According to the Tax Foundation model, the tariffs enacted so far by the Trump administration would reduce long-run GDP by 0.06% ($15 billion) and wages by 0.04 percent and eliminate 48,585 full-time equivalent jobs.
|Tariff Revenue (Billions of 2018 Dollars)||$21.61|
|GDP (Billions of 2018 Dollars)||-$15.68|
Tariffs Threatened by the United States
The Trump administration is currently investigating tariffs on imported automobiles and parts, as well as additional tariffs on Chinese products, to be enacted if China enacts retaliatory tariffs. These threatened tariffs would amount to a tax increase of $123.25 billion.
Automobiles and Parts
In May, President Trump asked for tariffs of 25 percent on automobile imports, potentially including cars, trucks, and vehicle parts. In 2017, the United States imported nearly $293 billion worth of vehicles for consumption, while paying about $3.4 billion in duties on those imports. If we assume that import levels will remain the same and that the proposed tariff would apply to all goods in the Harmonized Tariff Schedule under the vehicle chapter (Chapter 87), in addition to the tariffs that are already levied, the new tariff would amount to a $73 billion tax increase. It is likely that some vehicles or parts in Chapter 87 could be excluded from the tariff, while parts that may be listed in other chapters could be included, so the exact amount of the tax increase could be different.
The Trump administration in June increased the amount of Chinese imports under consideration for further tariffs. The president has said the administration would impose a 10 percent tariff on $200 billion worth of Chinese goods if China further retaliates, and if China retaliates against the 10 percent tariff on $200 billion, the administration would extend that tariff to another $200 billion worth of Chinese imports. This would amount to a $40 billion tax increase and bring the total of Chinese goods subject to U.S. import duties to $450 billion.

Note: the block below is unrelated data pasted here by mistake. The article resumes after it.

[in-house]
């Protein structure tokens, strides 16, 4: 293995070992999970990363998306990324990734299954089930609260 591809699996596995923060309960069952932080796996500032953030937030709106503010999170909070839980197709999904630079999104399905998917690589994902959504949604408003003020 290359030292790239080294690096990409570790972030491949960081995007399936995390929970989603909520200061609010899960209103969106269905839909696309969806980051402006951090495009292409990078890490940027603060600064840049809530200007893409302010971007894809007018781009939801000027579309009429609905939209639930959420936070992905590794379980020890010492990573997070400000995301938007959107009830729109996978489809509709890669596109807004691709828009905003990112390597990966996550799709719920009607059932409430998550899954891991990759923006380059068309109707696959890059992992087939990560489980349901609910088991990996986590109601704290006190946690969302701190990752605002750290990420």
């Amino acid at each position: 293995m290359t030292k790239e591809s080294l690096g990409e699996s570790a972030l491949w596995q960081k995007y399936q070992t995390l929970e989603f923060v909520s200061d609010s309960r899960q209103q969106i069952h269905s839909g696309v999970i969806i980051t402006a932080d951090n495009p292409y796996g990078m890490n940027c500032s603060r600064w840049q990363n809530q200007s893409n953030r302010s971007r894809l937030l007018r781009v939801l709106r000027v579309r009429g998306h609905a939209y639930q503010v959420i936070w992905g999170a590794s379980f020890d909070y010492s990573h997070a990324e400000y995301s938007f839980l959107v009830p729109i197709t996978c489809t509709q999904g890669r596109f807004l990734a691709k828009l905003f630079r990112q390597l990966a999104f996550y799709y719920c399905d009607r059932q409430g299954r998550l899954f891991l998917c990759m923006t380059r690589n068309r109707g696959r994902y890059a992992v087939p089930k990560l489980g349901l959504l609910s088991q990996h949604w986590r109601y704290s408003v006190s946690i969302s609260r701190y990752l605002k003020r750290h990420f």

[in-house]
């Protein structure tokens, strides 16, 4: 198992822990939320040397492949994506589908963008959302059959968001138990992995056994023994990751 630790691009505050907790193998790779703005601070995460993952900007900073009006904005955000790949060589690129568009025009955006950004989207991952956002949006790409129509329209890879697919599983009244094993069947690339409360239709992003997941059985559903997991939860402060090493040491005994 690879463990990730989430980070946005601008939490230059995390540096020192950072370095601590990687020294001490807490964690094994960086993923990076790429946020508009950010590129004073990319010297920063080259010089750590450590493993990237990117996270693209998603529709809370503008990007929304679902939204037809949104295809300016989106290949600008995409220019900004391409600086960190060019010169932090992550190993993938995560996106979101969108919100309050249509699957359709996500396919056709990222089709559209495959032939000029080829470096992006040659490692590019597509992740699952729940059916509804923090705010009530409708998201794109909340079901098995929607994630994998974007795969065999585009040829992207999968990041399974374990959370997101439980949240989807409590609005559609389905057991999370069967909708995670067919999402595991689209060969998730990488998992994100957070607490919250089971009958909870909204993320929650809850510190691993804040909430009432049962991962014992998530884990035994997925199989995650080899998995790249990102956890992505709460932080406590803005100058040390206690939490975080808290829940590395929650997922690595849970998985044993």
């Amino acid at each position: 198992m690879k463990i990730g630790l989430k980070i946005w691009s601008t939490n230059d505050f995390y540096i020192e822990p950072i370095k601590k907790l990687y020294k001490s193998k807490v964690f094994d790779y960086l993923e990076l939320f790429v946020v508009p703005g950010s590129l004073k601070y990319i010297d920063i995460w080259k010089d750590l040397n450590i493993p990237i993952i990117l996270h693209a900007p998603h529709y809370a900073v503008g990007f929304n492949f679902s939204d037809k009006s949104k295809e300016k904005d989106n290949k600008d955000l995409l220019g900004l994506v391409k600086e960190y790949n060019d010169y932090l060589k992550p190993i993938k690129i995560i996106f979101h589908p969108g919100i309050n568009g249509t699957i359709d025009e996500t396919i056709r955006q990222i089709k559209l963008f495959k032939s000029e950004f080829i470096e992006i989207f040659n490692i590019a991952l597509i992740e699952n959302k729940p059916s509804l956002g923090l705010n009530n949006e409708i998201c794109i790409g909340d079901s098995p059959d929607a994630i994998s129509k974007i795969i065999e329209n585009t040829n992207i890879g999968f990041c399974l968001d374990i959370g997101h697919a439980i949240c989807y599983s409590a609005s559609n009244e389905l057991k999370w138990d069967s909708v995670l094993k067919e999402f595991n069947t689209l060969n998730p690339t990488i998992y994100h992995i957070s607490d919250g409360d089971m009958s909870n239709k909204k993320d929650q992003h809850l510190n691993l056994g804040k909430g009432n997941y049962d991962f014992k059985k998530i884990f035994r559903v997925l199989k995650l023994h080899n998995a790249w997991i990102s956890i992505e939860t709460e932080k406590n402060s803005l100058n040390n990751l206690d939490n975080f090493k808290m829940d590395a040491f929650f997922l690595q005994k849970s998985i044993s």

On Thursday, July 5, President Trump again threatened additional tariffs on Chinese imports if China further retaliates to U.S. tariffs. However, this time, the threats increased from additional levies on $200 billion and another $200 billion of Chinese goods to $200 billion and $300 billion of Chinese goods. This would be a $10 billion tax increase above what was previously threatened.
On Friday, July 20, President Trump confirmed plans that were hinted at on July 5 to impose tariffs on all Chinese imports, which would be approximately $500 billion worth of goods. This has been modeled as a 10 percent tariff on $500 billion worth of imports, which amounts to a $50 billion tax increase.
If the Trump administration enacts additional tariffs on automobiles and parts and additional Chinese tariffs, the Tax Foundation model estimates that GDP would fall by an additional 0.36 percent ($89.60 billion), resulting in 0.26 percent lower wages and 277,825 fewer full-time equivalent jobs.
|Tariff Revenue (Billions of 2018 Dollars)||$123.25|
|GDP (Billions of 2018 Dollars)||-$89.60|
Retaliatory Tariffs Enacted and Threatened
Several countries have announced plans to impose tariffs in response to the U.S. tariffs on steel and aluminum. The tariffs target American products such as denim, bourbon, whiskey, and agricultural commodities, for an estimated total tax of $17.28 billion. More countries are considering imposing retaliatory tariffs on the United States, but have not announced details; this includes Japan.
In response to the tariffs on steel and aluminum, China announced tariffs on about $3 billion worth of American products, including a 15 percent tariff on 120 products, such as wine, nuts, and steel pipes, and a 25 percent tariff on 8 other products such as recycled aluminum and pork. And in response to the Trump administration’s tariffs on $50 billion worth of imports, China responded in kind.
In response to the tariffs on steel and aluminum, Mexico announced a tariff of 25 percent on products like cheese, steel, and Tennessee whiskey, and a 20 percent tariff on goods like pork, apples, and potatoes. The value of imports subject to these tariffs is $3 billion.
Canada published two tables of goods to be subject to a 25 percent tariff and 10 percent tariff, representing the value of Canadian goods subject to the steel and aluminum tariffs, or about $12.8 billion.
The European Union plans to place a 25 percent tariff on about 200 American products, including denim, bourbon, motorcycles, and peanut butter. The total value of the goods subject to the tariffs is $3.3 billion.
India plans to increase its tariffs on 30 U.S. products in order to raise $241 million in revenue. The increased tariffs will target almonds, walnuts, apples, and some chemical and metal products.
Turkey announced its decision to begin implementing tariffs on U.S. goods on June 21, 2018. The tariffs would cover goods such as coal, paper, walnuts and almonds, tobacco, whiskey, automobiles, cosmetics, machinery equipment, and petrochemical products. The burden of the tariffs will be commensurate to the U.S. imposed tariffs on steel and aluminum, or about $266.5 million.
Russia announced its decision to begin implementing tariffs on U.S. goods such as fiber optics and different types of equipment at rates of 25 to 40 percent. The tariffs are intended to raise $87.6 million, and Russia has warned it could impose further tariffs, up to $537.6 million, commensurate to the effect on Russia of U.S.-imposed tariffs on steel and aluminum.